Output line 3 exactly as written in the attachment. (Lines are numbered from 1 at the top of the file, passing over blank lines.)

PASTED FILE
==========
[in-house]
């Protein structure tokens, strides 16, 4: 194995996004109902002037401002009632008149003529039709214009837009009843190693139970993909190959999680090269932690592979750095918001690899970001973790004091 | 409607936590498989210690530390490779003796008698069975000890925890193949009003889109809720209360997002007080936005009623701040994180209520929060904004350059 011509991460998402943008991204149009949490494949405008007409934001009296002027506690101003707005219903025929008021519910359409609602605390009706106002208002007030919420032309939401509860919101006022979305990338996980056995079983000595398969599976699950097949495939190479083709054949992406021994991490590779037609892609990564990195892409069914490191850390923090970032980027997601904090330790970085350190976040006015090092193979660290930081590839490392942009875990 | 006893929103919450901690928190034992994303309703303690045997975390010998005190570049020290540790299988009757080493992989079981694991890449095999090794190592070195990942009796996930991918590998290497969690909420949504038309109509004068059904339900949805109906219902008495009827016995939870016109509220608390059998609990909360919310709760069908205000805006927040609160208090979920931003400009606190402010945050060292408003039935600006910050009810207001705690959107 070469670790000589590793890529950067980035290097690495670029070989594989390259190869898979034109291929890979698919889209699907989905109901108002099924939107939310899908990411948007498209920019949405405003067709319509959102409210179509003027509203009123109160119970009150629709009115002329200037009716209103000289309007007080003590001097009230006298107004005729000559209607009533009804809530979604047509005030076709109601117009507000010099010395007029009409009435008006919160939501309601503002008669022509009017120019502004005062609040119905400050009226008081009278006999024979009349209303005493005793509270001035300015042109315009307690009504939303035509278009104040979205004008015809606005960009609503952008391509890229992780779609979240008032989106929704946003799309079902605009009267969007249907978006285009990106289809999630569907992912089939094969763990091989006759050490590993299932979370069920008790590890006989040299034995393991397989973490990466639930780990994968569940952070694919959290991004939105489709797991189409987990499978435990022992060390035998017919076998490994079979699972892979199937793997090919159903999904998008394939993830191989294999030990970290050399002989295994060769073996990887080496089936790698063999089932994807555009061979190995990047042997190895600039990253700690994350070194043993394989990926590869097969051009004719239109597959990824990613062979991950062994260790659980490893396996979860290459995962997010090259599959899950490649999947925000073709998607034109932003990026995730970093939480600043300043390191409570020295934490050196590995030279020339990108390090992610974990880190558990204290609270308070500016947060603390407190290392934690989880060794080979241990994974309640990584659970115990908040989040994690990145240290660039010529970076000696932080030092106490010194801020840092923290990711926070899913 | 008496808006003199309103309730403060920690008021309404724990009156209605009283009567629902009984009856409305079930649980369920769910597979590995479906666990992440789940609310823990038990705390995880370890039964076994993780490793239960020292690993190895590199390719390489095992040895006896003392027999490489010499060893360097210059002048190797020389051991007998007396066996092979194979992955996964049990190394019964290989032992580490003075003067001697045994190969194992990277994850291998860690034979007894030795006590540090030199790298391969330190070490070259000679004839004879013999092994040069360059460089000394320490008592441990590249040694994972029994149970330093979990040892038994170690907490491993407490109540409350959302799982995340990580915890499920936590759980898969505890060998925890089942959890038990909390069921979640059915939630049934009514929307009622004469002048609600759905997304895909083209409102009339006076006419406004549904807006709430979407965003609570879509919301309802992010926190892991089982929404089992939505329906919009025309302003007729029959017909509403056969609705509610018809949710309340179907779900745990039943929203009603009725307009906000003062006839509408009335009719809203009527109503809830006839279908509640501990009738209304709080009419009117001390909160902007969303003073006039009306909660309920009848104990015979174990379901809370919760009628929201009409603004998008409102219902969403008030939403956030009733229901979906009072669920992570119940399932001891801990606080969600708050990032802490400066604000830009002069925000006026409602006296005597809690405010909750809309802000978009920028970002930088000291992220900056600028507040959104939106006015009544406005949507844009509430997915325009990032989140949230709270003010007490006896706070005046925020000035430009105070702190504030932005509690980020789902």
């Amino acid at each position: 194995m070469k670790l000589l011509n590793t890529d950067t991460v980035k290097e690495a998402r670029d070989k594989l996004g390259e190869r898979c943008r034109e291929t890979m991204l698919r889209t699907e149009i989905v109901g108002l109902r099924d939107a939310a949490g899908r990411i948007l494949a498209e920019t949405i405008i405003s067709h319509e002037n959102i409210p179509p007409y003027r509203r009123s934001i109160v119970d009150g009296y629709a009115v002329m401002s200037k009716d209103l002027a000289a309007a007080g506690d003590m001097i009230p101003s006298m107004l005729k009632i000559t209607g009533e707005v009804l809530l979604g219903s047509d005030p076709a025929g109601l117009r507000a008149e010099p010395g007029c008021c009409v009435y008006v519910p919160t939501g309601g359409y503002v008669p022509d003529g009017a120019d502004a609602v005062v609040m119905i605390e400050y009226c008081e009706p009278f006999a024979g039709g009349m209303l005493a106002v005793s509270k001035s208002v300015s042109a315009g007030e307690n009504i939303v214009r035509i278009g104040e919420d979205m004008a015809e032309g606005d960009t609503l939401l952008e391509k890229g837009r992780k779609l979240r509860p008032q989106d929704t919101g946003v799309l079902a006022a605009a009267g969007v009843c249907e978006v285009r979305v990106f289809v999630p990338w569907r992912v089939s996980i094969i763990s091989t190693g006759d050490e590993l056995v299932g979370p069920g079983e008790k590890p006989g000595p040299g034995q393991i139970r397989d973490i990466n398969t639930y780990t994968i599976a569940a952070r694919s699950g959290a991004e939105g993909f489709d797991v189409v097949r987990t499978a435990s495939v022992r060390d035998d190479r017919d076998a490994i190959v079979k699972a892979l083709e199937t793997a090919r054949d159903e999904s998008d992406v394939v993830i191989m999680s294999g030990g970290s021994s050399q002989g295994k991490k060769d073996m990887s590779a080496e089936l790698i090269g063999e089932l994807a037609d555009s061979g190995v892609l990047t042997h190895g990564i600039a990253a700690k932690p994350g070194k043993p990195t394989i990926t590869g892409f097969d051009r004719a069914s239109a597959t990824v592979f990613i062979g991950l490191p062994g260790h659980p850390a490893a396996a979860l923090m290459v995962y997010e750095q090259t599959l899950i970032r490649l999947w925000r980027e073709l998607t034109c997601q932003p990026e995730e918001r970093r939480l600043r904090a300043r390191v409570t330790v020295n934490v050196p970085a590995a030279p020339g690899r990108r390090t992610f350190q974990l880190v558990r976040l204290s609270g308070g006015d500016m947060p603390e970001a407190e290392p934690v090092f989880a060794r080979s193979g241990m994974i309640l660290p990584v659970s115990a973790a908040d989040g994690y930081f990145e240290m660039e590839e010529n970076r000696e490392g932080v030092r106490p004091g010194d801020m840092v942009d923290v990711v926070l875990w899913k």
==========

């Amino acid at each position: 194995m070469k670790l000589l011509n590793t890529d950067t991460v980035k290097e690495a998402r670029d070989k594989l996004g390259e190869r898979c943008r034109e291929t890979m991204l698919r889209t699907e149009i989905v109901g108002l109902r099924d939107a939310a949490g899908r990411i948007l494949a498209e920019t949405i405008i405003s067709h319509e002037n959102i409210p179509p007409y003027r509203r009123s934001i109160v119970d009150g009296y629709a009115v002329m401002s200037k009716d209103l002027a000289a309007a007080g506690d003590m001097i009230p101003s006298m107004l005729k009632i000559t209607g009533e707005v009804l809530l979604g219903s047509d005030p076709a025929g109601l117009r507000a008149e010099p010395g007029c008021c009409v009435y008006v519910p919160t939501g309601g359409y503002v008669p022509d003529g009017a120019d502004a609602v005062v609040m119905i605390e400050y009226c008081e009706p009278f006999a024979g039709g009349m209303l005493a106002v005793s509270k001035s208002v300015s042109a315009g007030e307690n009504i939303v214009r035509i278009g104040e919420d979205m004008a015809e032309g606005d960009t609503l939401l952008e391509k890229g837009r992780k779609l979240r509860p008032q989106d929704t919101g946003v799309l079902a006022a605009a009267g969007v009843c249907e978006v285009r979305v990106f289809v999630p990338w569907r992912v089939s996980i094969i763990s091989t190693g006759d050490e590993l056995v299932g979370p069920g079983e008790k590890p006989g000595p040299g034995q393991i139970r397989d973490i990466n398969t639930y780990t994968i599976a569940a952070r694919s699950g959290a991004e939105g993909f489709d797991v189409v097949r987990t499978a435990s495939v022992r060390d035998d190479r017919d076998a490994i190959v079979k699972a892979l083709e199937t793997a090919r054949d159903e999904s998008d992406v394939v993830i191989m999680s294999g030990g970290s021994s050399q002989g295994k991490k060769d073996m990887s590779a080496e089936l790698i090269g063999e089932l994807a037609d555009s061979g190995v892609l990047t042997h190895g990564i600039a990253a700690k932690p994350g070194k043993p990195t394989i990926t590869g892409f097969d051009r004719a069914s239109a597959t990824v592979f990613i062979g991950l490191p062994g260790h659980p850390a490893a396996a979860l923090m290459v995962y997010e750095q090259t599959l899950i970032r490649l999947w925000r980027e073709l998607t034109c997601q932003p990026e995730e918001r970093r939480l600043r904090a300043r390191v409570t330790v020295n934490v050196p970085a590995a030279p020339g690899r990108r390090t992610f350190q974990l880190v558990r976040l204290s609270g308070g006015d500016m947060p603390e970001a407190e290392p934690v090092f989880a060794r080979s193979g241990m994974i309640l660290p990584v659970s115990a973790a908040d989040g994690y930081f990145e240290m660039e590839e010529n970076r000696e490392g932080v030092r106490p004091g010194d801020m840092v942009d923290v990711v926070l875990w899913k």